Castle hunting in the Upper Middle Rhine Valley
Cruising through the German middle Rhine valley (in the state of the Rhineland-Palatinate) in late March can still be a chilly experience since old lady winter still hasn’t completely left this part of Europe at this time. You can take the Köln-Düsseldorfer river cruise (check cruise schedule and dates at www.k-d.com) where you can board and embark at almost any towns between Mainz and Koblenz in Germany.
I decided to board the cruise from Rüdesheim since I was staying near Mainz and cruise up north all the way to Boppard which would take about 4 hours on board. Along the way we would be passing through picturesque towns and medieval castles which would be the highlights of the tour through this UNESCO declared world heritage site.
Rüdesheim am Rhein
My cruise was scheduled to depart Rüdesheim or Rüdesheim am Rhein (to be exact – as there is another town called Rüdesheim an der Nahe) and I arrived earlier at a café called Backhaus Laquai beside the railway tracks and the Adlerturm to get my cup of coffee and a sandwich before the cruise starts.
Boarding MS Boppard in Rüdesheim
As we boarded the MS Boppard and started to depart from Rüdesheim you can immediately see the Niederwald Denkmal which is a monument located at the top of hill above the port of Rüdesheim. Built in 1871 to commemorate the founding of the German Empire by a sculptor named Johannes Schilling for Kaiser Wilhelm I, the monument is an imposing structure even when viewed from afar.
Niederwald Denkmal above Rüdesheim
Where to stay in Rüdesheim:
10 minutes away from berth our first castle appears to the right. The Ehrenfels Castle is now a ruin but its structure is still impressive nevertheless. Built circa 1211 for the archbishop of Mainz by Philipp von Bolanden it formed a key stronghold with the Klopp Castle at Bingen to guard the entrance to the Middle Rhine Highlands. Unfortunately the castle was destroyed by the French in 1689.
Next castle to come into view was the straddling Richenstein Castle or Burg Reichenstein which was probably built in the 11th century to protect the estate of Kornelimünster Abbey near Aachen. This castle now houses a private museum and has walls 8m thick in some places!
Soon as we passed Burg Reichenstein, Burg Sooneck or Sooneck Castle appears. Originally built in the 11th century by the bailiffs of Kornelimünster Abbey as the outer ward of Richenstein Castle. It was rebuilt in 1350 and most probably destroyed again in 1689 by the French. You might want to visit the castle pub inside if you have time!
As we cruised along the calm waters of the Rhein next up was Fürstenberg Castle near the village of Rheindiebach. Built in 1219 by the archbishop of Cologne it was besieged by the Spanish in 1620, by the Swedish in 1632 and finally destroyed by the French in 1688-90. It is a ruin now.
As we approached the town of Bacharach, a much “newer” castle appeared. It is Stahleck Castle overlooking Bacharach whose owner Goswin von Stahleck was first mentioned in 1134. Between 1925-67 Stahleck has been converted into probably one of Germany’s most beautiful youth hostel and you can indeed stay inside.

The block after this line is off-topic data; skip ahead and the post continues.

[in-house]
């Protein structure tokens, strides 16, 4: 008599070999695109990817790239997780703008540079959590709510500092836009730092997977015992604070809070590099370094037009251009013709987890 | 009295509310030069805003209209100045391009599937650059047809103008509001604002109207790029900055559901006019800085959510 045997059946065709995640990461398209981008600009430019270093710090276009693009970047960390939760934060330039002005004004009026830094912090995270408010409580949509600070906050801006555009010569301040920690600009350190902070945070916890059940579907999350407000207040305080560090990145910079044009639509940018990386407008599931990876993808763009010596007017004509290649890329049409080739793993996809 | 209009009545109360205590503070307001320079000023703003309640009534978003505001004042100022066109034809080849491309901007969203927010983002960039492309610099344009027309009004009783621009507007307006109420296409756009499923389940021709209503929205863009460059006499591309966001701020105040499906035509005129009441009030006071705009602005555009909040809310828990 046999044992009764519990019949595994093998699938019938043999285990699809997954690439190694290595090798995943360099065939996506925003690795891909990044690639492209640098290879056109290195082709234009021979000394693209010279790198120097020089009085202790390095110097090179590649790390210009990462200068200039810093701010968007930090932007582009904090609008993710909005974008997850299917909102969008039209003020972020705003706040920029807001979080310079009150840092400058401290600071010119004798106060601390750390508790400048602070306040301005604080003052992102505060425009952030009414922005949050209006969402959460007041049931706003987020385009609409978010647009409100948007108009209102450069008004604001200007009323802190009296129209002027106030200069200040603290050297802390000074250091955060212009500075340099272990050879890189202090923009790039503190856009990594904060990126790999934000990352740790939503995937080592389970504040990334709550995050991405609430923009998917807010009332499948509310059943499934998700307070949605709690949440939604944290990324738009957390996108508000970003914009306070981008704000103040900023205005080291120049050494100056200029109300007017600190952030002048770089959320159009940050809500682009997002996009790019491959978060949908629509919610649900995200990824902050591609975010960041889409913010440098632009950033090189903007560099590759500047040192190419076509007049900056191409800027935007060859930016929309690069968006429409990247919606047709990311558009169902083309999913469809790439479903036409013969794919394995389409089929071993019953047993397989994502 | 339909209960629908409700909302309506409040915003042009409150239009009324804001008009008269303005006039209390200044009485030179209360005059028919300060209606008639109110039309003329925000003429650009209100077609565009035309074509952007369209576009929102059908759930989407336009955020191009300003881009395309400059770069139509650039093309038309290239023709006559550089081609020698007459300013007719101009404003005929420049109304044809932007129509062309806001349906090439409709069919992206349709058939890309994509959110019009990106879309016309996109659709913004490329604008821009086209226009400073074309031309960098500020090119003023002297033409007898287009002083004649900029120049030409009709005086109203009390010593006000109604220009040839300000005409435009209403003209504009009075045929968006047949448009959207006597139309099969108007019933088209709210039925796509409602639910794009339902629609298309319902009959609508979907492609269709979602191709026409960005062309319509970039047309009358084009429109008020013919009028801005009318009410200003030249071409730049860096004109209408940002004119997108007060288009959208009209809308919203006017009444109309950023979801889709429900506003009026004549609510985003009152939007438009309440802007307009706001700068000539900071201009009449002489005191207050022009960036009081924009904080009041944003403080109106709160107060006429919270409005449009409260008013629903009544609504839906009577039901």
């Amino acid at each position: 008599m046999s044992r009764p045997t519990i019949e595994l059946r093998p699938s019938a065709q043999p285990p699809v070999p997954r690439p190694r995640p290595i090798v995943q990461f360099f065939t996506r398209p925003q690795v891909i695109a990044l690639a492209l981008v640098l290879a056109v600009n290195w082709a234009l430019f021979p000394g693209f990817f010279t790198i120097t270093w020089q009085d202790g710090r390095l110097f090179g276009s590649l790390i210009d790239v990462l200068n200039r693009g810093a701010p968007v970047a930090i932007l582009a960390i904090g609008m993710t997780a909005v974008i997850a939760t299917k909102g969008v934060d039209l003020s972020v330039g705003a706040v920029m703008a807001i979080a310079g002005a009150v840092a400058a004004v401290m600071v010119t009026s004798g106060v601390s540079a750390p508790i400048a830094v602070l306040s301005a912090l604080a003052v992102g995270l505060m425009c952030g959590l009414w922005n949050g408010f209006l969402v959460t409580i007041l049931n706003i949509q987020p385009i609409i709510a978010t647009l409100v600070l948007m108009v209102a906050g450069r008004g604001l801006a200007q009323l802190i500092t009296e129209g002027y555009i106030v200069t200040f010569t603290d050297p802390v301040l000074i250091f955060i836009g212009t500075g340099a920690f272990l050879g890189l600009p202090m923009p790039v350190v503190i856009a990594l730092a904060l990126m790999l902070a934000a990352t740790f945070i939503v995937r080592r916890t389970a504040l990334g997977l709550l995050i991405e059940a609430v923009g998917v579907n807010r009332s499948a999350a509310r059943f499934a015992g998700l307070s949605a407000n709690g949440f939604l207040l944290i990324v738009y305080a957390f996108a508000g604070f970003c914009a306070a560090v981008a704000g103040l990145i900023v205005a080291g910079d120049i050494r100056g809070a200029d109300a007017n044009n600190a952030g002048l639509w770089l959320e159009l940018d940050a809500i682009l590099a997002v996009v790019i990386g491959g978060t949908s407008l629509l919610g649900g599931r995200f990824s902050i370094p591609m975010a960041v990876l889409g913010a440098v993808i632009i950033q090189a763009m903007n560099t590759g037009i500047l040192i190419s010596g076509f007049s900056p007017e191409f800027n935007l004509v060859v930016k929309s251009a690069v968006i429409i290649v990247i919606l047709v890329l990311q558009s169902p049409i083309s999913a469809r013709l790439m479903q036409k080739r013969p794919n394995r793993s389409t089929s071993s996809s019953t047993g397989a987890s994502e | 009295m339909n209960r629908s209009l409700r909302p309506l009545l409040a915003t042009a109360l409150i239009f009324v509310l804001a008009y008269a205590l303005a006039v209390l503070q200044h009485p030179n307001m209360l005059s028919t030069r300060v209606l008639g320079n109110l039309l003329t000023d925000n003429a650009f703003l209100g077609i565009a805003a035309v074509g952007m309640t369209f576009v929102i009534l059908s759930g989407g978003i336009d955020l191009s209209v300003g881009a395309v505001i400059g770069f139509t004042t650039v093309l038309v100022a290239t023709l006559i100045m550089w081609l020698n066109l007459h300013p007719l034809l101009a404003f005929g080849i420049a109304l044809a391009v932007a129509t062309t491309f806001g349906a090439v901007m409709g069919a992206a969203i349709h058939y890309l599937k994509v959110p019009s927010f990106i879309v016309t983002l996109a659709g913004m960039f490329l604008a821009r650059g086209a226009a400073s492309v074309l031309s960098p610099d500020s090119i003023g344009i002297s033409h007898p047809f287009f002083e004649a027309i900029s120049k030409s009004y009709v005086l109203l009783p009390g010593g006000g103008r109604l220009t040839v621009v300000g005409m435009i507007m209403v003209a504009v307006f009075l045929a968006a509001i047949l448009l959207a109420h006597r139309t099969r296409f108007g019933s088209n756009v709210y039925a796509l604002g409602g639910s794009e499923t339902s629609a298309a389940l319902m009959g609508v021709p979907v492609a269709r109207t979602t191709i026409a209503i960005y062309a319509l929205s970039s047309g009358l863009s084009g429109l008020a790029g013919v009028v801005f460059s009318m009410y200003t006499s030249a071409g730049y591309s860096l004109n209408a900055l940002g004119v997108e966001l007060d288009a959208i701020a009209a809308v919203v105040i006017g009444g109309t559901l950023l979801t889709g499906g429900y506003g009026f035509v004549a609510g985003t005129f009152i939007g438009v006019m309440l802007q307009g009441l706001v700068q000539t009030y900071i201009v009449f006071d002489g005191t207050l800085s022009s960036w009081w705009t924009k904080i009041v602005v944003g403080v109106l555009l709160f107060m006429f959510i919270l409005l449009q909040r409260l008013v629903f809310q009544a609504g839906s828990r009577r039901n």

Traveling through the Rhine in medieval times was not all cruise and tours as medieval merchants used this thoroughfare to transport much needed crops, coal and livestock. They even had to pay toll to cross certain stretches of the Rhine which was controlled by the lords and Pfalzgrafenstein Castle was one of them. Built to resemble a ship, it was originally used as a toll tower and the strong river current surrounding it ensured that it was never taken. Above it Gutenfels Castle dominated the skyline and it was built in 1220. Together, both castles provide an impenetrable anti-toll zone for the Holy Roman Emperor until Prussia purchased the area (1866) and ended this toll in 1867.
Pfalzgrafenstein & Gutenfels Castle
As we approached Oberwesel next, the strikingly imminent Church of our Lady (Liebfrauenkirche) comes into view with its impressive structure and strong geometric shapes. Beside it, on a hill, lies Schönburg Castle, a massive complex once owned by Hermann von Stahleck in 1149. Destroyed by the French in 1689, it has been renovated again recently to house a hotel with a restaurant and a private gallery.
Schönburg Castle in the backdrop of the Church of our Lady
The expansive Rheinfels Castle is a castle ruin located above the left bank of the Rhine in Sankt Goar, our next town. It was built in 1245 by Count Dieter von Katzenelnbogen. After expansions, it was the largest fortress in the Middle Rhine Valley between Koblenz and Mainz. It was the largest castle overlooking the Rhine, and historically covered five times its current area. It now houses a museum, a restaurant and a hotel.
Next we come to the region of the famous Loreley or Lorelei at St Goarshausen. Katz Castle or Neukatzenelnbogen was built on the Loreley massif by the counts of Katzenelnbogen near 1371. It was blown up by the French in 1806 and is now serving as a holiday home. Right next to it is the Maus Castle overlooking the beautiful and serene town of Wellmich. It was built as a humorous jibe at Katz Castle and their powerful counts and now houses a falcon and eagle station.
Burg Maus at Wellmich
We alighted from the tour in Boppard knowing that more castles lay ahead, but we did get a good view of so many wonderful ancient structures in a span of only 4 hours. There are some 40 castles and fortresses along the 65km stretch of the Rhine from Mainz to Koblenz. However, Boppard beckons and we now look forward to explore this postcard perfect town next!
Where to stay in Boppard:
For port maps: https://www.kdrhine.com/KDRhine_Port_Maps.htm
For information on the castles: https://simple.wikipedia.org/wiki/Rhineland-Palatinate
Article and photos by Jack K © trifargo.com